Having seen them two or three times, I assure you they’re better live than recorded. They’re best seen with an audience that gets them. They played to respectable, enthusiastic crowds at the old Headliners club in Madison, Wisconsin, in the mid-’80s. They played to a tiny, clueless crowd at a summer festival in Green Bay, Wisconsin, just a couple of years ago. I think there were eight of us in the audience at one point.

But let us return to the late ’80s, when I received NRBQ’s “Christmas Wish” as a Christmas gift from the lovely Janet.

When NRBQ recorded this, its lineup consisted of Terry Adams on keyboards, Al Anderson on guitar, Joey Spampinato on bass and Tom Ardolino on drums. These guys were together for 20 or so years, from the mid-’70s to the mid-’90s, and are considered the classic NRBQ lineup.

Though only Adams and Spampinato remain as regular members of NRBQ, it’s not clear whether the band remains a going concern. They’ve played on and off over the last couple of years, with the usual variety of side projects.

Regardless, we have “Christmas Wish.”


“Christmas Wish,” the single, was written by Spampinato. It came out first on a 45, backed with “Jolly Old St. Nicholas,” and released in 1980 as Red Rooster/Rounder 1006.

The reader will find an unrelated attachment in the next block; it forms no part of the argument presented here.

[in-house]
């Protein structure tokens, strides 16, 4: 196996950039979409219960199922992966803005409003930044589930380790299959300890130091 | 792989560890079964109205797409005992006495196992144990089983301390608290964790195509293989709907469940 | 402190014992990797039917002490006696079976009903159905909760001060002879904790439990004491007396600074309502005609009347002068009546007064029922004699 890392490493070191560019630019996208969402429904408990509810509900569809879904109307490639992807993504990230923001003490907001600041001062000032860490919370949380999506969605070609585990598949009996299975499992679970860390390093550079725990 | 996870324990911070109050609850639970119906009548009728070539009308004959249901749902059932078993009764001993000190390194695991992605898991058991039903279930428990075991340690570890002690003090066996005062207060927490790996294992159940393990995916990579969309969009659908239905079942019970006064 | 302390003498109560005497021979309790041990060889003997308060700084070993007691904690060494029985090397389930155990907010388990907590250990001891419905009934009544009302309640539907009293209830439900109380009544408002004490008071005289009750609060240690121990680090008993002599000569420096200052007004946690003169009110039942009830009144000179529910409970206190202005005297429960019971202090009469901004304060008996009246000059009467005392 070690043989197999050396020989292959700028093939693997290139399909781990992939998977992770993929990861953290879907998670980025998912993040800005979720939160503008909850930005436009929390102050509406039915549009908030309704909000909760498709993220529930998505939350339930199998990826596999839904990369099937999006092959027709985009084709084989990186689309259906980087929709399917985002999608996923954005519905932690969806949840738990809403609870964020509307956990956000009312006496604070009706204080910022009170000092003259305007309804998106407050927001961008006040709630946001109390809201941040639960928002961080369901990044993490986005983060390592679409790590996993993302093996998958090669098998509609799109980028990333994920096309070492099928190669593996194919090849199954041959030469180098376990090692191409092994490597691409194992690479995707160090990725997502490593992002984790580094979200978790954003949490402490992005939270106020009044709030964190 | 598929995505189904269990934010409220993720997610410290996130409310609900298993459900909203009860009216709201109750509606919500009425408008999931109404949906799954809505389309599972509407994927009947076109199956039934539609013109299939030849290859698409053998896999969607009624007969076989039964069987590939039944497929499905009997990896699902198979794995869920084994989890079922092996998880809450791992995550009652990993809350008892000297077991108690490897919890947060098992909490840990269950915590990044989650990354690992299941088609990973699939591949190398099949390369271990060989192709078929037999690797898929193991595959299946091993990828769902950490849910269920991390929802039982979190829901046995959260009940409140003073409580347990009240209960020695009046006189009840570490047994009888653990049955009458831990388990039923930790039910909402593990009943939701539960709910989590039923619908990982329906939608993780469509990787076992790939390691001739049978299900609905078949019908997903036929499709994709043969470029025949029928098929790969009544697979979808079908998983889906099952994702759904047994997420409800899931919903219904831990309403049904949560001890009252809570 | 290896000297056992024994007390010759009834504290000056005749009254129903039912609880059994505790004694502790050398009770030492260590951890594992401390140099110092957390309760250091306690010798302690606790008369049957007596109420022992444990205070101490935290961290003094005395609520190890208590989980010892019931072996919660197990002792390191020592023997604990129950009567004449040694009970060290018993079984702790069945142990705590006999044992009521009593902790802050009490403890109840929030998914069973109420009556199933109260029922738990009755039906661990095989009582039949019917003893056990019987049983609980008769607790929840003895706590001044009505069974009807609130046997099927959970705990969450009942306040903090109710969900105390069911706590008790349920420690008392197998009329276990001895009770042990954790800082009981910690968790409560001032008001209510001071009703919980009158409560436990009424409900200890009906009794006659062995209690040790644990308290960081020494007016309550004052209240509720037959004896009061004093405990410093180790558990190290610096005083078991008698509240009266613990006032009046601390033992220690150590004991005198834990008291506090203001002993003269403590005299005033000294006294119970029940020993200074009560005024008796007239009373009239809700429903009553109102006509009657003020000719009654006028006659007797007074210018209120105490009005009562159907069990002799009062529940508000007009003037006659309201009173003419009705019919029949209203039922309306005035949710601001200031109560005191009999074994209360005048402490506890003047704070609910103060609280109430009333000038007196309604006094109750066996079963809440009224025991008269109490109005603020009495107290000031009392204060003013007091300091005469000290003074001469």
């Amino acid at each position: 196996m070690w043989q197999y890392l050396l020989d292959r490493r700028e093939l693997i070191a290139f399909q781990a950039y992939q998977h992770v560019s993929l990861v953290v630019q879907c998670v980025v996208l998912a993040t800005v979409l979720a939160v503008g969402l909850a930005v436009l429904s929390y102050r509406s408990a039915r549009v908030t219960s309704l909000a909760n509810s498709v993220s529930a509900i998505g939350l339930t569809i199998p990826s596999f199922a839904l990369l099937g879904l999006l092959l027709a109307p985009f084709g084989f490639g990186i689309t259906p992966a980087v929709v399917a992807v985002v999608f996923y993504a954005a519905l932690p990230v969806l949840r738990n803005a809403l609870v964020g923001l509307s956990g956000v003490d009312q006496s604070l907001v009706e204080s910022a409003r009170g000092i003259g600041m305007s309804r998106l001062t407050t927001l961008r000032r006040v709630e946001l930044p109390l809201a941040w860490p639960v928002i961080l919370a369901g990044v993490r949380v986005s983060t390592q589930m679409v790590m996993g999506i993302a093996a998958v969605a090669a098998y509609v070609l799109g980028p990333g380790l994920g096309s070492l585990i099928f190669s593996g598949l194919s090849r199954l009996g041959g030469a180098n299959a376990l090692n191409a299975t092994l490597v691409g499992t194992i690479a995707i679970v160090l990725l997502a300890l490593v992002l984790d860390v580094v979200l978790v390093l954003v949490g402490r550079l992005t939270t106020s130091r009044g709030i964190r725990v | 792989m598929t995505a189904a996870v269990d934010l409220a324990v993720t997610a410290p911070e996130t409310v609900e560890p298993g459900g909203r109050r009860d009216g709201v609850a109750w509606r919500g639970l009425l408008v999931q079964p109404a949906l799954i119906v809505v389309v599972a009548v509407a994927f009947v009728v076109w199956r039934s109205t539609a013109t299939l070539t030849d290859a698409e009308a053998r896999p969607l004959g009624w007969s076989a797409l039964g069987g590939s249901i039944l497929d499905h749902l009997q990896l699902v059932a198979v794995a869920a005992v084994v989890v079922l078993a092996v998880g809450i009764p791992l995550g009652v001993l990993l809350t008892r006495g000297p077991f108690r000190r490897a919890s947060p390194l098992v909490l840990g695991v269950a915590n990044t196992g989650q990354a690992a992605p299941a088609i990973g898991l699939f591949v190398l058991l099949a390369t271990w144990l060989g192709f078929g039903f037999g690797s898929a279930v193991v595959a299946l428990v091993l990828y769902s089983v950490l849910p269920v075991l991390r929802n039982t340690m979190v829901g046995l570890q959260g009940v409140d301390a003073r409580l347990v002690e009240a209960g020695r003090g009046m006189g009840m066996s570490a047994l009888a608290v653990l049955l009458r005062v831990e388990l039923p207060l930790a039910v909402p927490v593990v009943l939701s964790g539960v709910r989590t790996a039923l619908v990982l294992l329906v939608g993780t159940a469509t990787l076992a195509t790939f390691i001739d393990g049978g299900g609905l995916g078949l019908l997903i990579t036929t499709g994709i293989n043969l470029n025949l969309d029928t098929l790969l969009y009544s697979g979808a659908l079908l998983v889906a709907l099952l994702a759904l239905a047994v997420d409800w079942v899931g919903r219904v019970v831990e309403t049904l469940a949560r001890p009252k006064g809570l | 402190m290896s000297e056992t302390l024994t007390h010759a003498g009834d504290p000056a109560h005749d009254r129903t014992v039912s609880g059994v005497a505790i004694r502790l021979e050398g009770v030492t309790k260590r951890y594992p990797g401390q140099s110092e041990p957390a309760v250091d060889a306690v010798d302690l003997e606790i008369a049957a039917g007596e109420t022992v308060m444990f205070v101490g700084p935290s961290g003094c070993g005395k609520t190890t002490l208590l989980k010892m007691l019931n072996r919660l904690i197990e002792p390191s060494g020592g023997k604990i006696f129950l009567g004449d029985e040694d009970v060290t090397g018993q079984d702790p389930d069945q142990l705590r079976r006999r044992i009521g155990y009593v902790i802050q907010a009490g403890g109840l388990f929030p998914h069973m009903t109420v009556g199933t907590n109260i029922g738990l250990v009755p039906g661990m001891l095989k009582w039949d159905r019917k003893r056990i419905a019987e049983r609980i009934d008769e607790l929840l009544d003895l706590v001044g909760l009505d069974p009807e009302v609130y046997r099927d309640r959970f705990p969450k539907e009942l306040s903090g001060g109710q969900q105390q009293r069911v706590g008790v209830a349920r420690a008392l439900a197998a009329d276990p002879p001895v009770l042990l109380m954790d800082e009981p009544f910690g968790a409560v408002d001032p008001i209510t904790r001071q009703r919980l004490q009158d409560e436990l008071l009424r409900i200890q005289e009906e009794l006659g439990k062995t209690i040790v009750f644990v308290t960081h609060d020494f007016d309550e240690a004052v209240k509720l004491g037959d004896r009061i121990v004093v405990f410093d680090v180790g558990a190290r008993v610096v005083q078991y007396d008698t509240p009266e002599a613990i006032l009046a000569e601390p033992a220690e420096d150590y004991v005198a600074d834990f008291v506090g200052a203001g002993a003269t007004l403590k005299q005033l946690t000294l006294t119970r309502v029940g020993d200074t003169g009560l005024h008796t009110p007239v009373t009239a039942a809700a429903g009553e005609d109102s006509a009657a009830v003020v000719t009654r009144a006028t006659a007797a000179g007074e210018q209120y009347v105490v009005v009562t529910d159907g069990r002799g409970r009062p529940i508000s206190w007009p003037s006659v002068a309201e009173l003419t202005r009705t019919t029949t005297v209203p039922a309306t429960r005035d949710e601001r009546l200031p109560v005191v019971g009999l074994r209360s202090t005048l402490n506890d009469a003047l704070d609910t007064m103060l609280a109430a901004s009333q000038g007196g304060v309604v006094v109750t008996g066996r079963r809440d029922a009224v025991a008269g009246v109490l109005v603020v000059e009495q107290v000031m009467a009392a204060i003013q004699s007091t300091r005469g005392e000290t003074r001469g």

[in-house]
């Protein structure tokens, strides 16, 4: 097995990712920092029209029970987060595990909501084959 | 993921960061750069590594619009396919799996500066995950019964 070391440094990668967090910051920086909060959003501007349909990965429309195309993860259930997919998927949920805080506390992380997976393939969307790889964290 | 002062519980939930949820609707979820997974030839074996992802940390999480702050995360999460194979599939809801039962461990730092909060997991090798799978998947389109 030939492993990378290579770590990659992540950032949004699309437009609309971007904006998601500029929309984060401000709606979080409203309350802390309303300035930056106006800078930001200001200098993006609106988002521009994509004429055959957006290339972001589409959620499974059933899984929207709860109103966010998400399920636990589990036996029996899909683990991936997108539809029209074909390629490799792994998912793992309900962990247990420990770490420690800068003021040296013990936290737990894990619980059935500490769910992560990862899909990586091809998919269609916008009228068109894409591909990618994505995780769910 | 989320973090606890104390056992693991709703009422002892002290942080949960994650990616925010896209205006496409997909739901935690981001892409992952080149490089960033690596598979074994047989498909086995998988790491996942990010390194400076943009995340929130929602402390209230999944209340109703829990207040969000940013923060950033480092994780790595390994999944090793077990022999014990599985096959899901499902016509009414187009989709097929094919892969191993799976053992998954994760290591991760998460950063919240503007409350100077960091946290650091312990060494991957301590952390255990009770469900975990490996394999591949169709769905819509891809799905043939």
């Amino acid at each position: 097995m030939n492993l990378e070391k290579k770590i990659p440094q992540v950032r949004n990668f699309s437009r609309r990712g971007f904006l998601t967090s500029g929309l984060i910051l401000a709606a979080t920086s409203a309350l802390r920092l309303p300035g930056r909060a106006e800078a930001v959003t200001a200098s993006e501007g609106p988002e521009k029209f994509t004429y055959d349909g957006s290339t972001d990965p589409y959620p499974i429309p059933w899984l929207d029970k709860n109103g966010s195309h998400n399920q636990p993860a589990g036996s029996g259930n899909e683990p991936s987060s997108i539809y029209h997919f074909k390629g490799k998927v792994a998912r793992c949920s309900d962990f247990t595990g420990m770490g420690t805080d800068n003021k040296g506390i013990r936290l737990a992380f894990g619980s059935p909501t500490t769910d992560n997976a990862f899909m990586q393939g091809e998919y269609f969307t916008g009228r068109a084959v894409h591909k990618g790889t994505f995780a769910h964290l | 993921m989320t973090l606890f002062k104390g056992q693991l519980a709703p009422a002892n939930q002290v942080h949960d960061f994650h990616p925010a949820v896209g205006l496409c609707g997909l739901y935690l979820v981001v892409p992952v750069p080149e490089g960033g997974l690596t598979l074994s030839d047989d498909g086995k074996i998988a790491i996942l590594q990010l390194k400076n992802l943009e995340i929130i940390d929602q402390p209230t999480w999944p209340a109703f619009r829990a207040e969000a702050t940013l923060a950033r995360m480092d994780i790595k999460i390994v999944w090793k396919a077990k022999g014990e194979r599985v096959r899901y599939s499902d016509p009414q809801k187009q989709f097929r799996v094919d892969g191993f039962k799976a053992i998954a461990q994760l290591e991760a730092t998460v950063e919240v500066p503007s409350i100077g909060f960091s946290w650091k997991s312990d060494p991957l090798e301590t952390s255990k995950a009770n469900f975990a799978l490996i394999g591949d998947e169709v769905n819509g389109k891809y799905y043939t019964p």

Five years later, they rounded up those tunes, added some live bits and other assorted noodling and released it on a 12-inch 45. “Christmas Wish,” the EP, clocks in at a crisp 11 minutes. Typical irreverence from The Q.

“Christmas Wish” Side 1: “God Rest Ye Merry Gentlemen,” “Christmas Wish,” “Electric Train” and “Here Comes Santa Claus.” It runs 5:26.

“Christmas Wish” Side 2: “Jolly Old St. Nicholas,” “Jingle Bells,” “It Came Upon a Midnight Clear” and “Christmas Wish (Reprise)” It runs 5:34.

All by NRBQ, from “Christmas Wish,” the original vinyl 12-inch 45 EP, 1985. It’s out of print, but was re-released on CD this year as “Christmas Wish: Deluxe Edition.” It’s expanded from eight short tunes to 19 short tunes and presumably is just more of the same silliness.

While doing some research for this post, I came across a couple more holiday downloads at NRBQ’s web site. Head over there for an instrumental version of “Christmas Wish” and a live, slightly less wild version of “Here Comes Santa Claus,” also featuring Evans on the keyboards.

But I digress.

Al Anderson spent 22 years in NRBQ, then left in 1993 to forge a career as one of Nashville’s best songwriters. He wrote tonight’s third tune, which is sung by one of my all-time faves, Carlene Carter. They also teamed up to write “Every Little Thing,” one of her biggest hits.


“Rockin’ Little Christmas,” Carlene Carter, from “A Giant Country Christmas, Vol. 1,” 1994.

In the mail the other day was a note from Brad, who oversees the fine Carlene Carter Fan Club web site. In that note, a little Christmas cheer: Carter, who rarely has played in the States in recent years, has a gig at B.B. King’s Blues Club in New York on Jan. 13. Here’s hoping she sees fit to play some more dates. Also, her new album, “Stronger,” is scheduled to be released on Yep Roc Records on March 8. A good match of artist and label.

Again, I digress.

Enjoy. More to come.

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Filed under Christmas music, December 2007, Sounds

Feels like 1967 … 1979 … 1992